In the past eight years, a lot has changed in the world. Many of these changes have been quite startling. To begin with the slightly humorous, unlike now, eight years ago Manchester United was still a good team, virus-like films were still films, and our greatest fears about the world ending in 2012 turned out to be the joke of the year. When compared to 2012, today everything has partially fallen to bits proving the great and ancient observation that “stuff happens”.
This observation as much as it’s true for our comparison above, it’s also true for Joe Biden’s and Xi Jinping’s relationship. Unlike today’s tense relationship, in 2012 Joe Biden considered Xi Jinping as a charming to-be Chinese leader “prepared to show another side of the Chinese leadership”. Now Biden calls him a “thug” thereby proving that the next American President (whether Trump or Biden) will continue to view China as an adversary.
Considering this reality of US changed relationship with China and already rising Chinese labour costs which have risen by 30% since 2016, it is no surprise that many multinational companies have begun to fragment their supply chain into one for China and several others for the rest of the world. As an example, Foxconn, the world’s largest electronic contract manufacturer, has already begun to relocate some of its supply chains out of China after publicly claiming that China’s days as the world’s factory is over.
But there are many difficulties with these fragmentation goals. For one, to efficiently operate a complicated manufacturing unit, you need not just your unit but also the technology and supply chains to handle complicated production. In China, you had all of this in one place. But outside of China, such clusters are hard to find and will take time and investment for host countries to replicate. In light of this, it’s no surprise that even Foxconn (despite its ambitious exodus goals) still expects to maintain 70% of its supply chains in China for the near future.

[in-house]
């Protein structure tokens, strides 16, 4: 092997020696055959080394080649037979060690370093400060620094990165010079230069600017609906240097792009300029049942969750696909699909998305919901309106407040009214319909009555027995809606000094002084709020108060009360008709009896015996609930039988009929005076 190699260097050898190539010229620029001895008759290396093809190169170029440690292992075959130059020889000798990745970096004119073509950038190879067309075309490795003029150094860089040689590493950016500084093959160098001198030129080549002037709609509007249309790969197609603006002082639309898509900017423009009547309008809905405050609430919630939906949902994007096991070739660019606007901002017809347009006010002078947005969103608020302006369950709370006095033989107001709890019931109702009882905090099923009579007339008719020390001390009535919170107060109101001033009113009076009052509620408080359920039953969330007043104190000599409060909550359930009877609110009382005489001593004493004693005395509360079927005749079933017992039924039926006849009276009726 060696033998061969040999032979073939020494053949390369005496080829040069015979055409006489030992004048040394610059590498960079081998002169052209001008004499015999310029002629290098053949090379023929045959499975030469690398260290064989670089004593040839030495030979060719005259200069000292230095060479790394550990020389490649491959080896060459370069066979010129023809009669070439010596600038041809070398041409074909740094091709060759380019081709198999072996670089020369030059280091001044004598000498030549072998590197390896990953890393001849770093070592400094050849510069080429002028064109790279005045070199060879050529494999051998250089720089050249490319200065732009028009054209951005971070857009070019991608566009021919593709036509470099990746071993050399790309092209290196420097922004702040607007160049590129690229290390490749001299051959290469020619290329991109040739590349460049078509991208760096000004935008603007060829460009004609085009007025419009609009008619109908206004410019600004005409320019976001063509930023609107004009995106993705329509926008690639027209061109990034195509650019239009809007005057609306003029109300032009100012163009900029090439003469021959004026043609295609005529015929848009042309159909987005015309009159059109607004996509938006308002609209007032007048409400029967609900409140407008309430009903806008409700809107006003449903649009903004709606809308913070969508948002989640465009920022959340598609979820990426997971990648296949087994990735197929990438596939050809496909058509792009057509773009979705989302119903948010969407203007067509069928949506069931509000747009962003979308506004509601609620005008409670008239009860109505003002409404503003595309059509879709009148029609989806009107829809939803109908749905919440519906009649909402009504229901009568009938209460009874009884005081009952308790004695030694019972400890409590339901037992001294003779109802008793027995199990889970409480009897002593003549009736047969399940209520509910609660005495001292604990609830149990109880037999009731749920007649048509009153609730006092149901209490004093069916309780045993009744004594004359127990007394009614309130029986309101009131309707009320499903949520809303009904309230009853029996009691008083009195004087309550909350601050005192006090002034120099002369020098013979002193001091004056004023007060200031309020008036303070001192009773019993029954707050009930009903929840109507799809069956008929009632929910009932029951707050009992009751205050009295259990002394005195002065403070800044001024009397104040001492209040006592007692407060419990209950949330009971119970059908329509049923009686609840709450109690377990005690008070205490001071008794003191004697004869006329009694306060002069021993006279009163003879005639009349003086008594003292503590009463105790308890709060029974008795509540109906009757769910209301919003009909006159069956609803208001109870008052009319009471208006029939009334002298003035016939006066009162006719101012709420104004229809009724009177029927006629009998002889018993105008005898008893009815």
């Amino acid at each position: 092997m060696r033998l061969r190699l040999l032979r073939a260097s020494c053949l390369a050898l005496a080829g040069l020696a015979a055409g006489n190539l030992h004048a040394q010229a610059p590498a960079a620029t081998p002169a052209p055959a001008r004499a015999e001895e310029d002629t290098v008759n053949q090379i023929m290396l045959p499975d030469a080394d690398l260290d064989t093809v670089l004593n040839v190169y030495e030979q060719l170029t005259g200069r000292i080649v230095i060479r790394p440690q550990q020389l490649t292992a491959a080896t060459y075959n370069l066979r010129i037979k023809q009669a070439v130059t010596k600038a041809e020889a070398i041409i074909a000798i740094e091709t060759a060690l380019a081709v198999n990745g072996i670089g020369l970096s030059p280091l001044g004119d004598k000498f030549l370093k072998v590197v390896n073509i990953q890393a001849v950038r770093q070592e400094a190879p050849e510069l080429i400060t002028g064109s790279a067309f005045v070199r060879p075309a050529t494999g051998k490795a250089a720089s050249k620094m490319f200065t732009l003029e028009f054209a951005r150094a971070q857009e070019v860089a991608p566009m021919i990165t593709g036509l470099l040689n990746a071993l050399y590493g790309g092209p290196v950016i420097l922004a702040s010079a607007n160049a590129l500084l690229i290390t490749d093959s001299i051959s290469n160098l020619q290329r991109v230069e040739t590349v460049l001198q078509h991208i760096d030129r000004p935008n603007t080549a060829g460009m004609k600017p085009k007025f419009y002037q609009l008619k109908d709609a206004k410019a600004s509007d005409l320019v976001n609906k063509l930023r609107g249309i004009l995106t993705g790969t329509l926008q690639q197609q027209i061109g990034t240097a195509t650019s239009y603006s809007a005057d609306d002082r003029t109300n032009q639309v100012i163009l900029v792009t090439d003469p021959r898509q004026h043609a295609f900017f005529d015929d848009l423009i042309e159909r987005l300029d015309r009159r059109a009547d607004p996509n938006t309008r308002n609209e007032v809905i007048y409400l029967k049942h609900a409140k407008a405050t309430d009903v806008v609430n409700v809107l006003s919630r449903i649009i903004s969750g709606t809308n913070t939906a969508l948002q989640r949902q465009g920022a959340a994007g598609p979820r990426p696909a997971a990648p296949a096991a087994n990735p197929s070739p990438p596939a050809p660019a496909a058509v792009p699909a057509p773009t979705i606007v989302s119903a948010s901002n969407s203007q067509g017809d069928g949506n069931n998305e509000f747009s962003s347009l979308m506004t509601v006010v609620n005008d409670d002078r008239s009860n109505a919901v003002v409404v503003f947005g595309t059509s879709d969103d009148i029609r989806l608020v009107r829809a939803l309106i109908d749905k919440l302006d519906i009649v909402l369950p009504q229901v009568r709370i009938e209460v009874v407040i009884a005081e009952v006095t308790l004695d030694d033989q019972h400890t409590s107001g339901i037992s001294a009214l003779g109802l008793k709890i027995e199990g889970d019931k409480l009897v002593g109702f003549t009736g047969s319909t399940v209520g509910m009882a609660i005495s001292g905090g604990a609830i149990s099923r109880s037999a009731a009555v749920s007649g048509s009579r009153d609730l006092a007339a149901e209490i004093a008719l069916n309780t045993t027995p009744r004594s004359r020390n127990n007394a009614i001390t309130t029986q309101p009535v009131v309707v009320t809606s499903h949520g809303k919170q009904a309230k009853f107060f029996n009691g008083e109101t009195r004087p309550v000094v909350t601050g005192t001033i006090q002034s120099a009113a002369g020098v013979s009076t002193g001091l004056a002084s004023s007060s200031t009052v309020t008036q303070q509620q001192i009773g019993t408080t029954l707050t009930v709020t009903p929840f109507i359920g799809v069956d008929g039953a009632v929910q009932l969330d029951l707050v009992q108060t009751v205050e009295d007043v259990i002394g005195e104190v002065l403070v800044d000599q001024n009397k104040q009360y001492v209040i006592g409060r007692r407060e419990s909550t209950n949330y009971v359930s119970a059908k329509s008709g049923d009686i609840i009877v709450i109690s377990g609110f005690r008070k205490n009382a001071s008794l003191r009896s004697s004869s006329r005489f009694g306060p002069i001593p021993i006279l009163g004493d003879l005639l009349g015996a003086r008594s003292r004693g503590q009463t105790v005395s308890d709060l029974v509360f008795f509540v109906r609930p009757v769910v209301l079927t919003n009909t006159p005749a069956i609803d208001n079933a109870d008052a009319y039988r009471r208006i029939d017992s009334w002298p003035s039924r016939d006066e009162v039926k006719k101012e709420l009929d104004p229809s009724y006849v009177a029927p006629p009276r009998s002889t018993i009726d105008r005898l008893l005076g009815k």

Even if you find the right, there are still very high relocation costs associated with moving supply chains and setting up new units out of China. At the moment, BofA estimates these costs at $1trillion. For companies with muted cashflows, these high costs will probably mean you will have to resort to external debt or raise capital from equity markets to absorb migration costs.
Of course, these high costs and problems will mean that the expected fragmentation of supply chains will occur over very slowly. It unlikely to be as quick as the mass exodus that Biden and Trump are promising, and many are forecasting and expecting.
For fictional UK-based Global law firm, Tom, Dick and Harry Solicitors and their American counterparts, Margaret, Abigail and Aimee LLP, their role as lawyers will depend on the current strategy of their clients. At the moment, some companies are holding back from making big decisions as they wait for the more certainty and predictability a likely Biden government may bring. Where clients have already made their big decisions to move, lawyers will help provide supply chain support services. These services will help clients effectively structure and document new third party relationships, comply with regulatory laws while setting up new supply chains and undertake appropriate risk assessment of suppliers.